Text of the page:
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Jill Freidberg, a documentary filmmaker, visited the city’s Rainier Beach site Monday to receive testing after a possible exposure to the virus from household members. Freidberg said a zigzagging line of people, 6 feet apart and masked, wiggled throughout the parking lot while rain poured.

A city worker brought umbrellas to those who remained beyond a tent awning. Her family waited for about 50 minutes. 

“It was kind of daunting to see how overwhelmed the testing site was,” Freidberg said, adding that it reminded her of a “bad apocalypse movie” with everyone lined up in puddles of rainwater.  

Freidberg said it was reassuring to see so many people get tested and described the scene as a “visual representation” of how individual behaviors have “a ripple impact.” 

“Somewhere, two weeks ago, or three weeks ago, perhaps somebody thought their individual choices affected nobody but them. And you fast forward two, three weeks, and testing sites are so overwhelmed and you have somebody’s grandmother standing in the rain in her slippers,” Freidberg said. 

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More community transmission of the virus is compounded by an increase of asymptomatic people seeking testing before Thanksgiving, a trend Wallace said left some people who had symptoms or who reported a recent exposure to COVID-19 without sufficient testing access.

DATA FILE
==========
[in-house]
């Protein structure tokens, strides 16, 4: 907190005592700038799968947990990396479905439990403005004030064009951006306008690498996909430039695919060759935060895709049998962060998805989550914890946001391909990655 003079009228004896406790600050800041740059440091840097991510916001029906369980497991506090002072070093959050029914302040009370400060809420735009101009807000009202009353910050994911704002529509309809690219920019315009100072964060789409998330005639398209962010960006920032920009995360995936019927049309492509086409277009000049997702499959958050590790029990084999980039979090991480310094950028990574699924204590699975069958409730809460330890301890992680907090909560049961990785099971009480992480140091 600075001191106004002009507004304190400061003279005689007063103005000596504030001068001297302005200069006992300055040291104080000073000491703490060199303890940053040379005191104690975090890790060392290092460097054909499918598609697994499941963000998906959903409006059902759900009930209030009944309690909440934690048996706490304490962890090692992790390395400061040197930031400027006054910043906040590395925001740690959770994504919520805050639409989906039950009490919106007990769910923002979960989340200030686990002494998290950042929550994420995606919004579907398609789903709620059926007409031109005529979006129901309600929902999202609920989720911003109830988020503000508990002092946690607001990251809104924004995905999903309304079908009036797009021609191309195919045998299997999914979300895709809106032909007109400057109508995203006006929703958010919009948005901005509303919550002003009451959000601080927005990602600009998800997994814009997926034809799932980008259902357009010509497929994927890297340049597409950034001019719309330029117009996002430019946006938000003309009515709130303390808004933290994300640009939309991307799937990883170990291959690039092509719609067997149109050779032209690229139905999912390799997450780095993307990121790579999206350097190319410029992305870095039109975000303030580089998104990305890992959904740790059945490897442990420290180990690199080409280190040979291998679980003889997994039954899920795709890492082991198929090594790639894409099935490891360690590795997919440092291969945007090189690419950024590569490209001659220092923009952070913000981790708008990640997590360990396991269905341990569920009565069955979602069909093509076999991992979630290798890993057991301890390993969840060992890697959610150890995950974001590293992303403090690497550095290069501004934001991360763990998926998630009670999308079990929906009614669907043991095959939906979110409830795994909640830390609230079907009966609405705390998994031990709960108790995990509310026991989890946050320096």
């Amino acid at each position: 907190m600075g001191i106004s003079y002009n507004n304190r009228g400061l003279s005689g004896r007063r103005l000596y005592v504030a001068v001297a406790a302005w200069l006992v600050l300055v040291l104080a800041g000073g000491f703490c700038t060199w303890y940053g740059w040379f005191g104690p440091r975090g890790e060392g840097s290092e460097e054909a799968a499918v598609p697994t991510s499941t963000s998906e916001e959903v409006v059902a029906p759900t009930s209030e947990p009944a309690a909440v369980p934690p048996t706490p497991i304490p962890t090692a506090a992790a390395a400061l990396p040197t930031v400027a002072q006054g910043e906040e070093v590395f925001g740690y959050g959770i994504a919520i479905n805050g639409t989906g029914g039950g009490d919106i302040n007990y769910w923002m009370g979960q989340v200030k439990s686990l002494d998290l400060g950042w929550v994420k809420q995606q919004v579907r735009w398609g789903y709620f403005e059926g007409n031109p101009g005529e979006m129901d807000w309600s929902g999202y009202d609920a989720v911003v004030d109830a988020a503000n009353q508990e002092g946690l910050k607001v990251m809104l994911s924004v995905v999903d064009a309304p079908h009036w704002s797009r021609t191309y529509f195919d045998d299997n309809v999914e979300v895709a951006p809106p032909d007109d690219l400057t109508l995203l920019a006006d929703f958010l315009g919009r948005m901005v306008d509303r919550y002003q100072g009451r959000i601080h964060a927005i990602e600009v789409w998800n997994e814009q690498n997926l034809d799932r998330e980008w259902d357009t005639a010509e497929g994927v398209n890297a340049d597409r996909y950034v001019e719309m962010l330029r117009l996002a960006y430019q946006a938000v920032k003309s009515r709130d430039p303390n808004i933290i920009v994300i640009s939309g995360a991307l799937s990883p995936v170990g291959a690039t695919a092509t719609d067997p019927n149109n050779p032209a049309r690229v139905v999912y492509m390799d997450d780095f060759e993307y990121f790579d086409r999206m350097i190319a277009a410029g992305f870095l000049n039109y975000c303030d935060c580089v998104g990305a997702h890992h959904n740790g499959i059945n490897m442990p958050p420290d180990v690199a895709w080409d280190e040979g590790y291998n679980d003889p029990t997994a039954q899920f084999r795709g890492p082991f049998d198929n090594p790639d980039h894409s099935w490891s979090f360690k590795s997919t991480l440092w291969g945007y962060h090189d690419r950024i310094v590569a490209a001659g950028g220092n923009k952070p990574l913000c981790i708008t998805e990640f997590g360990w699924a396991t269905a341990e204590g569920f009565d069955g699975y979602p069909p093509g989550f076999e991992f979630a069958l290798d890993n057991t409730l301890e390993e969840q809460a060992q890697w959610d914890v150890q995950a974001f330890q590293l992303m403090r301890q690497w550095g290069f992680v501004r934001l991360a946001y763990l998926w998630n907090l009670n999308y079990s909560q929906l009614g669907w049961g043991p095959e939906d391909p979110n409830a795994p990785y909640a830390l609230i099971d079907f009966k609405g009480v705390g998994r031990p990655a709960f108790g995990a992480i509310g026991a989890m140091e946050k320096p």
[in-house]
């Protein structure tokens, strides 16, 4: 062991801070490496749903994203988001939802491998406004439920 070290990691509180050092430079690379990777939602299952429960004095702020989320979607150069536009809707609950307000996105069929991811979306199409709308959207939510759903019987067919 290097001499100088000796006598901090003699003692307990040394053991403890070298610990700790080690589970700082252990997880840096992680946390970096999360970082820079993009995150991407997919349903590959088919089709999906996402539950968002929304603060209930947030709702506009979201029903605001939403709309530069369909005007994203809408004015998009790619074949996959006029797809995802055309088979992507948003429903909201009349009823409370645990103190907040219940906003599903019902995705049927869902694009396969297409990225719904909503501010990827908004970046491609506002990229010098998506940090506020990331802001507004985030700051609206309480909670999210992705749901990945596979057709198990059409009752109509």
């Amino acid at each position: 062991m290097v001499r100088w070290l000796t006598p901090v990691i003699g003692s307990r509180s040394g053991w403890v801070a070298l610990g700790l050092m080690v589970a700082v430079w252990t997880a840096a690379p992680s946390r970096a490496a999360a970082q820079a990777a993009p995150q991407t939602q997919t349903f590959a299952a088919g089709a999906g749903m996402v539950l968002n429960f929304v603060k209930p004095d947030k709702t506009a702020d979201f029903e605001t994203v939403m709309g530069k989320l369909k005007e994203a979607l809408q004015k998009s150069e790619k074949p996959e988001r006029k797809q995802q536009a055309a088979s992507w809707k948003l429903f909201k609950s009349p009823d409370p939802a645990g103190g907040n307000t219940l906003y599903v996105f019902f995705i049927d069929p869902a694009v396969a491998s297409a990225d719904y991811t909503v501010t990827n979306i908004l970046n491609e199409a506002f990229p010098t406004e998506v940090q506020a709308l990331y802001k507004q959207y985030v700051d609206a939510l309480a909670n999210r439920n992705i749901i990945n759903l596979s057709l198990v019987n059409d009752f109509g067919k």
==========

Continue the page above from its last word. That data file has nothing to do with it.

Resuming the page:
“All this testing in advance of the holiday is resulting in delays for people of up to 60 or 90 minutes,” Wallace said. “When we’re this busy, we do have to intermittently close the site to people without appointments.”

Wallace said rejecting people without appointments presents an equity issue: Some people might not have access to technology or read English well enough to book online.

“People doing holiday planning, holiday travel, is coming at expense of those with symptoms,” Wallace said.

The increased testing is straining staffers. Wallace said that among the four sites, the city has between 30 and 32 emergency medical technicians working each day: 45 registration technicians, 10 to 12 parking-enforcement officers doing traffic control. That’s in addition to several administrators, staffers who deliver supplies and a notification team of six who call people who test positive. 

“We’re really at the limit,” he said.

A UW Medicine laboratory processes all of Seattle’s samples, typically within 48 hours. 

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Dr. Alex Greninger, assistant director of the UW Medicine Clinical Virology Laboratory, says the lab is “short on everything” as are most other labs around the country.

“It’s not a situation where you place an order and an item will definitely come in or is immediately available,” he said. “Even gloves are not always easy to get right now.”